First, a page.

My name is Kevin Baldeosingh and I’m probably Trinidad & Tobago’s best known atheist.
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Artistes pay homage to Valentino at concert
According to the promoter, it was “not just Valentino@73—The Concert, but Valentino@73—The Experience.”
What a pleasing experience it turned out to be at the Daaga Auditorium of the University of the West Indies (UWI), St Augustine, where a full house of patrons gathered last Sunday evening, for the tribute concert.
The concert paid homage to Emrold Anthony Phillip, deemed “a cultural icon and calypso messenger of the highest order.”
Presented by The Legacy Concert Series, the programme’s playbill took us on a fascinating journey through 50 years of Valentino’s music, partitioned into thematic periods in his career, through a blend of live performances by his peers and choirs, and dance routines by his colleagues in the performing arts.
More than 30 of his outstanding compositions were reinterpreted, redefined and presented in two segments under seven themes identified as The Initiate, The Activist, The Rastafarian, The International, The Masquerader, The Philosopher, and The Survivor.
The huge cast of talented entertainers included King Luta (Morel Peters), Black Stalin (Dr Leroy Calliste), Marvelous Marva (Marva Joseph), Eunice Peters, Heather MacIntosh, Lady Adanna (Marsha Charles), Brian London, Ras Kommanda (Steve Pascall), Abebele (Neil Baptiste), Shortpants (Llewellyn MacIntosh), Lasana (Dennis Cox), Soft Touch (Emerold Peters), Diamond (Patrick Lewis), 2014 Junior Calypso Monarch Ronaldo London, Aneka Collins, Creole (Wilfred Barker), Cyril Hunte, Ricky Phillip, Sancha Scipio, Joel Phillip, Elements Dance Company, Fyzabad Connection Drama Group, Suite Chorale and local jazz vocalist Vaughnette Bigford.
Each performer brought a creditable interpretation to Valentino’s calypsoes. Nevertheless, there were standout performances that gained widespread approval among audience members. Among them were Heather MacIntosh’s effort at Barking Dogs, Ricky Phillip’s take on Stay Up Zimbabwe, Carnival Story by Black Stalin, Smokey Joe by Lasana, and Talkalypso champion Shortpants’ dramatic stanza on Where Kaiso Went, that had patrons calling for more.
Birds That Fly High, one of Valentino’s more popular compositions, was presented in three highly entertaining formats.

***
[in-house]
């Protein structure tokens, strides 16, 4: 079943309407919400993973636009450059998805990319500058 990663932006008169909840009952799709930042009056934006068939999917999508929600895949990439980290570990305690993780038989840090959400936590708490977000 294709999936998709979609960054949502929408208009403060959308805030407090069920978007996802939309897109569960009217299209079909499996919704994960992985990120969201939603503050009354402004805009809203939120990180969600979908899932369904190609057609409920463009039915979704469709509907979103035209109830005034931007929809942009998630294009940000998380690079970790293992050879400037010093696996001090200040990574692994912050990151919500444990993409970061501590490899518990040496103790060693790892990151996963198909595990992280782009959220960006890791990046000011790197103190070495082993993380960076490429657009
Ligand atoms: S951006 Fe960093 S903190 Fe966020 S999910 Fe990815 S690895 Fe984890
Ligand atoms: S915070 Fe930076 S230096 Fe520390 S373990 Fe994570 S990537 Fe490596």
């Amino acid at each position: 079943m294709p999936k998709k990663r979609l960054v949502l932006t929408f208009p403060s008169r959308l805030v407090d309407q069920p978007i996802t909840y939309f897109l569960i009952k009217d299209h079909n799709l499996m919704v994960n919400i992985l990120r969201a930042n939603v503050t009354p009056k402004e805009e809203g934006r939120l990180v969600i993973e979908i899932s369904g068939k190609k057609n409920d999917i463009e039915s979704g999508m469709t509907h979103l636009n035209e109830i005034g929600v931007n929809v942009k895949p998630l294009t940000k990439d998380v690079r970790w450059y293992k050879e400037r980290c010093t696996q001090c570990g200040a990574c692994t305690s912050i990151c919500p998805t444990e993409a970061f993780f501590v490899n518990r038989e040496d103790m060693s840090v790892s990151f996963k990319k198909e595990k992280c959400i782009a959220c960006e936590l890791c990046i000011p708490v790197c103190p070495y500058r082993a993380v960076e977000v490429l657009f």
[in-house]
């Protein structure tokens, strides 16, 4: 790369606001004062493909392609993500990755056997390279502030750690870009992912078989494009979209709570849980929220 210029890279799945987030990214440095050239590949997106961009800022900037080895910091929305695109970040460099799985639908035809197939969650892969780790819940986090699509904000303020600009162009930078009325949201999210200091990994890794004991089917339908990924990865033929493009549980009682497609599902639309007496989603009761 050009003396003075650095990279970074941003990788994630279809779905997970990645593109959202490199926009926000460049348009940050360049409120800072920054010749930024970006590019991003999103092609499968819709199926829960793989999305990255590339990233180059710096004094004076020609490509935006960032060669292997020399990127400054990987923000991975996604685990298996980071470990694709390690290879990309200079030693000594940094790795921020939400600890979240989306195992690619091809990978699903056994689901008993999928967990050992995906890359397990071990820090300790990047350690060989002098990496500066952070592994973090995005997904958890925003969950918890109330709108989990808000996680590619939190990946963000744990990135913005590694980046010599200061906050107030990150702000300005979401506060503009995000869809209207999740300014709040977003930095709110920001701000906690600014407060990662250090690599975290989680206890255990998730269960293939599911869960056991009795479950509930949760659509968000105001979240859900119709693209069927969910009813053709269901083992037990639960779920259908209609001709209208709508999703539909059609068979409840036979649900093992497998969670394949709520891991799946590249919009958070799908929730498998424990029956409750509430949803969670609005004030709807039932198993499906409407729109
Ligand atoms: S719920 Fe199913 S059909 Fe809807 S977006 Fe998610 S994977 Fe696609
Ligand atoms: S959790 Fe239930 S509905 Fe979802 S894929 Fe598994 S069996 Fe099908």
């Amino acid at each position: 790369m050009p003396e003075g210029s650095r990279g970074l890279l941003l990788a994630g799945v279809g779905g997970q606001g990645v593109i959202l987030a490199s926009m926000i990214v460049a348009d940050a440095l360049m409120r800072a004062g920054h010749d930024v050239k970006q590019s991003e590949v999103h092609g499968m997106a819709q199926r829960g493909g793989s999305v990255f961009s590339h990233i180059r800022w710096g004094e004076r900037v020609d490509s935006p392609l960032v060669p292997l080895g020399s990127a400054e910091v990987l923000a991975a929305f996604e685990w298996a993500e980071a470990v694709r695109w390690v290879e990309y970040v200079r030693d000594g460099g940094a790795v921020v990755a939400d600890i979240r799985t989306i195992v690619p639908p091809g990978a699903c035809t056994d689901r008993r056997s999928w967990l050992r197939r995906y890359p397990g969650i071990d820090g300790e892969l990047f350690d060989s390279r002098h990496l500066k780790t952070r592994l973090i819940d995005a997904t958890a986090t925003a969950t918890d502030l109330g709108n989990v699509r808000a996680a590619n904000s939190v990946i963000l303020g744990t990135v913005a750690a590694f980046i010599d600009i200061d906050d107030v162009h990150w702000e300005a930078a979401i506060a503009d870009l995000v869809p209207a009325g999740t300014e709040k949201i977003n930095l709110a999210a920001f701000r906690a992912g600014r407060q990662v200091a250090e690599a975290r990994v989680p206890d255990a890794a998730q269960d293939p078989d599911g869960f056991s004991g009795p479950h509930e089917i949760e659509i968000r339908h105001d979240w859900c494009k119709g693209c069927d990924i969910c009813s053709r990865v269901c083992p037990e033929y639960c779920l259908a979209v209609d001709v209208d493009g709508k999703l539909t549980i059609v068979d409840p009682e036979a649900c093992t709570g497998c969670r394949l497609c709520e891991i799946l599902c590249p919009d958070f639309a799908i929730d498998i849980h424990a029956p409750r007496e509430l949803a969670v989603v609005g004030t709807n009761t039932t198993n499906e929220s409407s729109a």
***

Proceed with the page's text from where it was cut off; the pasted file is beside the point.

Vaughnette Bigford gave it a brilliant jazz twist, accompanied by Theron Shaw on guitar; Ras Kommanda offered it with a rhythmic reggae beat; and the duet of Aneka Collins and Renaldo London sung it to a swinging bossa nova rhythm.
In the programme’s second segment, a throne-like chair, built by Junior Bisnath of Constructive Termites was brought on stage, and Valentino, who was enjoying the performances from his seat of honour in the front row, was escorted on stage by calypsonian Eunice Peters to occupy it, surrounded by his family. A huge birthday cake (his 73rd birthday was the following day, July 7) was presented, and Abebele led patrons in singing his unique Happy Birthday song.
For the finale Valentino and his son Joel (on keyboards) teamed up to offer a spirited rendition of Keep On Singing, prior to which Luta sang his tribute composition Ode To Valentino. It was then time to bring proceeding to a close, with the people’s calypsonian doing his signature selection, Life Is A Stage, composed over 37 years ago, with the full house of patrons singing along, merrily.
Valentino made his first appearance at the Big Bamboo Calypso Tent on Park Street, Port-of-Spain sometime in “either 1961 or 1962.” He was known then as Robin, but another calypsonian “stole” the name. In December 1965 he auditioned for the Calypso Caravan, headed then by Kitchener. He was selected on the cast, but did not have a sobriquet, so Kitchener gave him the name “Valentino.” After more than 40 years in the business, Valentino earned his first official title in 2005 when he was crowned Veterans Calypso Monarch at the National Women’s Action Committe’s (NWAC) inaugural competition held at City Hall, Knox Street, Port-of-Spain.
Musical accompaniment was provided by The Southern Experience.